WASHINGTON (AP) — Trailing badly in his Arizona Senate race as votes poured in, Republican Blake Masters went on Tucker Carlson’s Fox News program and assigned blame to one person: Senate Minority Leader Mitch McConnell.
“You know what else is incompetent, Tucker? The establishment. The people who control the purse strings,” Masters said before accusing the long-serving GOP leader and the super PAC aligned with him of not spending enough on TV advertising. “Had he chosen to spend money in Arizona, this race would be over. We’d be celebrating a Senate majority right now.”
Masters not only lost his race against Democratic Sen. Mark Kelly, but he also trailed every other Republican running for statewide office in Arizona. There’s another problem Masters didn’t acknowledge: He failed to raise significant money on his own.
He was hardly alone.
As both parties sift through the results of Democrats' stronger-than-expected showing in the midterm elections, Republicans are engaged in a round of finger-pointing, including a failed attempt by Florida Sen. Rick Scott, who led the Senate GOP's campaign arm, to challenge McConnell for his leadership post.
But the recriminations obscure a much deeper dilemma for the party. Many of their nominees — a significant number of whom were first-time candidates who adopted far-right positions — failed to raise the money needed to mount competitive campaigns. That forced party leaders, particularly in the Senate, to make hard choices and triage resources to races where they thought they had the best chance at winning, often paying exorbitant rates to TV stations that, by law, would have been required to sell the same advertising time to candidates for far less.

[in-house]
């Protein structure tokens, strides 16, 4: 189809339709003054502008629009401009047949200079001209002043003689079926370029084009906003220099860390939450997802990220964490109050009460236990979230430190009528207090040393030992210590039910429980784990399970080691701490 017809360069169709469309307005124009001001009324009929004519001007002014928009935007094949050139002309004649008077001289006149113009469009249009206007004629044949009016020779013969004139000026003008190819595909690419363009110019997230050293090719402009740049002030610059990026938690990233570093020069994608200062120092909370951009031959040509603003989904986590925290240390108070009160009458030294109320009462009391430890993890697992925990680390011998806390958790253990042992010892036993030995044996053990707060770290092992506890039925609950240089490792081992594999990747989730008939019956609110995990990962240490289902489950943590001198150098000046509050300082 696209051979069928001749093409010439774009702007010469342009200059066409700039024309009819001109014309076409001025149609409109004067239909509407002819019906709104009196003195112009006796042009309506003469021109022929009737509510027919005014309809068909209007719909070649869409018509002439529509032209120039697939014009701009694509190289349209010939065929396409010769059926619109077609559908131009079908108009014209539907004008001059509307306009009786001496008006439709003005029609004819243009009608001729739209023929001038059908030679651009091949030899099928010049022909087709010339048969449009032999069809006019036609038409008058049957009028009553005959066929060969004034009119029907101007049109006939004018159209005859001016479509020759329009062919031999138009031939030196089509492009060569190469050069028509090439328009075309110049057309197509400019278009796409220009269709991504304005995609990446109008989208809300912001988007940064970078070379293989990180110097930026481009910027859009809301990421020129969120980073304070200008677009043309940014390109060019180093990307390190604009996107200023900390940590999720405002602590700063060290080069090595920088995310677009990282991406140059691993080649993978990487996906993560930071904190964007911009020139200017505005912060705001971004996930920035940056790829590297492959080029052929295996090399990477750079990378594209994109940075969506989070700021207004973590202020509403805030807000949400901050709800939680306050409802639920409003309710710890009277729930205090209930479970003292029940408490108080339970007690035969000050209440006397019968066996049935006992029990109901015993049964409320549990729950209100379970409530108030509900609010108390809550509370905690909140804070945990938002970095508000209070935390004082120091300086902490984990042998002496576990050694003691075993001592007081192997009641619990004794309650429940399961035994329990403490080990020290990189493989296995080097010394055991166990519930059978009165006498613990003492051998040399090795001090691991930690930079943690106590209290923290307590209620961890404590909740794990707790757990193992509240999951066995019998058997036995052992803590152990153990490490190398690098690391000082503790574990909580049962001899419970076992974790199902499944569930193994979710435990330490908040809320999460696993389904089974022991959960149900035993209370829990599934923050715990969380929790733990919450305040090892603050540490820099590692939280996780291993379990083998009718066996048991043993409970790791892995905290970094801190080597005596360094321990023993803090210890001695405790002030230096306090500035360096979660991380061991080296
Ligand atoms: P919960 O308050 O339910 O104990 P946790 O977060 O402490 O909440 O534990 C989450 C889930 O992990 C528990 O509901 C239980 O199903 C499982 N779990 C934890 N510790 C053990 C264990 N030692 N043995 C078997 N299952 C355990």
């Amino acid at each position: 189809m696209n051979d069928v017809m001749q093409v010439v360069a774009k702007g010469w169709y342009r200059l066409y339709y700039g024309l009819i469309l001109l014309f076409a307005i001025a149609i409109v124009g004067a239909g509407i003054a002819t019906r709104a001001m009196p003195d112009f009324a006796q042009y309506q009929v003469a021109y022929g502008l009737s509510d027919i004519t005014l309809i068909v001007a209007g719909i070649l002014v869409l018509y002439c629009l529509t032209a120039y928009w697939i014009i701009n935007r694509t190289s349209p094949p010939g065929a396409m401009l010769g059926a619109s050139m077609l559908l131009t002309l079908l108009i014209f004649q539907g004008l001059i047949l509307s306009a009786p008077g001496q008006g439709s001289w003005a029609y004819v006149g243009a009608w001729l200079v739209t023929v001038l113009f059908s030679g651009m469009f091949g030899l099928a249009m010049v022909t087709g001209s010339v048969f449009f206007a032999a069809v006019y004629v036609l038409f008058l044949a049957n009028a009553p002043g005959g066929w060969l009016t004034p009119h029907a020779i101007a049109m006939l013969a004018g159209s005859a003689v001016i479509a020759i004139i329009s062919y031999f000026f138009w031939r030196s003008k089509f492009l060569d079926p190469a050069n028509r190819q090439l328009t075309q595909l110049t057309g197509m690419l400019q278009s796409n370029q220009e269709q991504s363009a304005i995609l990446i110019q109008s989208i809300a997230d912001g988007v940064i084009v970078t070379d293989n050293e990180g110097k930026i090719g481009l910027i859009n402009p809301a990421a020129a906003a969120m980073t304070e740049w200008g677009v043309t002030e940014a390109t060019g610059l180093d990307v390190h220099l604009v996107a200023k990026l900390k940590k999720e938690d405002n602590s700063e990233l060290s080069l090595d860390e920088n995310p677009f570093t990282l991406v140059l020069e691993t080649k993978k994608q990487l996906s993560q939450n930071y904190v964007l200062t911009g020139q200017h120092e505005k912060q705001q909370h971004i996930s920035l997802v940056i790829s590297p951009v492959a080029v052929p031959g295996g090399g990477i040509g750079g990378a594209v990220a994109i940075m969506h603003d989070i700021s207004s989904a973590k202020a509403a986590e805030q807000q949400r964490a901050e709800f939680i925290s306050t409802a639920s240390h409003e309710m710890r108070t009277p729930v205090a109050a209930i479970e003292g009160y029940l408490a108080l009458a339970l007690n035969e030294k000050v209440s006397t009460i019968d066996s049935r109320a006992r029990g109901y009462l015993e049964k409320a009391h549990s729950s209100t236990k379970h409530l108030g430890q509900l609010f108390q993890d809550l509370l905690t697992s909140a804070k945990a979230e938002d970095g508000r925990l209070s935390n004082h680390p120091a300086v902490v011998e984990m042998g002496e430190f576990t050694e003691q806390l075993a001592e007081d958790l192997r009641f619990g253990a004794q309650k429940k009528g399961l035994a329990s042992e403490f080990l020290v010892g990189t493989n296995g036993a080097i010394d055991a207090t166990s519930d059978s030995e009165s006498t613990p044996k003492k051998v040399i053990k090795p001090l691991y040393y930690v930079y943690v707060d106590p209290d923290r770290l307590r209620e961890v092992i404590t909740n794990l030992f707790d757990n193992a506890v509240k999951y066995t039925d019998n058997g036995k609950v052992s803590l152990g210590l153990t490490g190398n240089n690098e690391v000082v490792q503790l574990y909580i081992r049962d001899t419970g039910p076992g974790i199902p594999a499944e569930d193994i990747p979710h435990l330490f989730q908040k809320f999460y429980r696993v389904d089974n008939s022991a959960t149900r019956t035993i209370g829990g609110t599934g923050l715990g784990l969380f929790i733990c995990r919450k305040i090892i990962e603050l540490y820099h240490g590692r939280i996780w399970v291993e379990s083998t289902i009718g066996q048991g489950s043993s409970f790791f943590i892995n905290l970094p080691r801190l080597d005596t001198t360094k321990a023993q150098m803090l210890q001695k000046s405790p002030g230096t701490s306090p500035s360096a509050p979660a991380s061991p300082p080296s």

The lackluster fundraising allowed Democrats to get their message out to voters early and unchallenged, while GOP contenders lacked the resources to do the same.
“This has become an existential and systemic problem for our party, and it’s something that needs to get addressed if we hope to be competitive,” said Steven Law, a former McConnell chief of staff who now leads Senate Leadership Fund, a super PAC that spent at least $232 million on advertising to elect Republicans to the Senate this year.
“Our (donors) have grown increasingly alarmed that they are being put in the position of subsidizing weak fundraising performances by candidates in critical races. And something has got to give. It’s just not sustainable," Law said.
In key Senate and House battlegrounds, Democratic candidates outraised their Republican counterparts by a factor of nearly 2-to-1, according to an Associated Press analysis of campaign finance data.
Consider the handful of races that helped Democrats retain their Senate majority.
In Arizona, Masters was outraised nearly 8-to-1 by Kelly, who poured at least $32 million into TV advertising from August until Election Day, records show. Masters spent a little over $3 million on advertising during the same period after Senate Leadership Fund pulled out of the race.
Meanwhile, in Nevada, Democratic Sen. Catherine Cortez Masto raised $52.8 million compared to Republican Adam Laxalt's $15.5 million. And in Pennsylvania, Democratic Sen.-elect John Fetterman took in $16 million more than his GOP opponent, Dr. Mehmet Oz. That's despite the celebrity TV doctor lending $22 million to his campaign, records show.
Similar disparities emerged in crucial House races, including in Nevada, Pennsylvania and Virginia, helping limit House Republicans to a surprisingly narrow majority.
When it came to purchasing TV ad time, Democrats' fundraising advantage yielded considerable upside. Ad sellers are required by law to offer candidates the cheapest rate. That same advantage doesn't apply to super PACs, which Republican candidates relied on to close their fundraising gap — often at a premium.